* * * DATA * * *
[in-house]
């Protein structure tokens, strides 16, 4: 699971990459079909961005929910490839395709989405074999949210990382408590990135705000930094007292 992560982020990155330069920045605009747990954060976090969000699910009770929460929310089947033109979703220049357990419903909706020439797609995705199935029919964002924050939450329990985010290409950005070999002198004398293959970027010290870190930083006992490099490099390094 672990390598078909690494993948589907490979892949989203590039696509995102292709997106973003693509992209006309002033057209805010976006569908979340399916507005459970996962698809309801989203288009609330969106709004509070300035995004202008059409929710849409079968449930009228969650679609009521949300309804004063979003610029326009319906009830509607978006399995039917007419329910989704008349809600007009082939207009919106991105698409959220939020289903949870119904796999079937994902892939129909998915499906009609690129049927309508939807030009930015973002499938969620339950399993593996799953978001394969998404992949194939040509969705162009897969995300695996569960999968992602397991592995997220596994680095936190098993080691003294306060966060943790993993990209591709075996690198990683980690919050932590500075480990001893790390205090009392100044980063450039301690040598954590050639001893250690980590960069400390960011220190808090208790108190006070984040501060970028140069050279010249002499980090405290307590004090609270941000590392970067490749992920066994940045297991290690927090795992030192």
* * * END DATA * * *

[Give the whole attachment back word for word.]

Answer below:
[in-house]
């Protein structure tokens, strides 16, 4: 699971990459079909961005929910490839395709989405074999949210990382408590990135705000930094007292 992560982020990155330069920045605009747990954060976090969000699910009770929460929310089947033109979703220049357990419903909706020439797609995705199935029919964002924050939450329990985010290409950005070999002198004398293959970027010290870190930083006992490099490099390094 672990390598078909690494993948589907490979892949989203590039696509995102292709997106973003693509992209006309002033057209805010976006569908979340399916507005459970996962698809309801989203288009609330969106709004509070300035995004202008059409929710849409079968449930009228969650679609009521949300309804004063979003610029326009319906009830509607978006399995039917007419329910989704008349809600007009082939207009919106991105698409959220939020289903949870119904796999079937994902892939129909998915499906009609690129049927309508939807030009930015973002499938969620339950399993593996799953978001394969998404992949194939040509969705162009897969995300695996569960999968992602397991592995997220596994680095936190098993080691003294306060966060943790993993990209591709075996690198990683980690919050932590500075480990001893790390205090009392100044980063450039301690040598954590050639001893250690980590960069400390960011220190808090208790108190006070984040501060970028140069050279010249002499980090405290307590004090609270941000590392970067490749992920066994940045297991290690927090795992030192």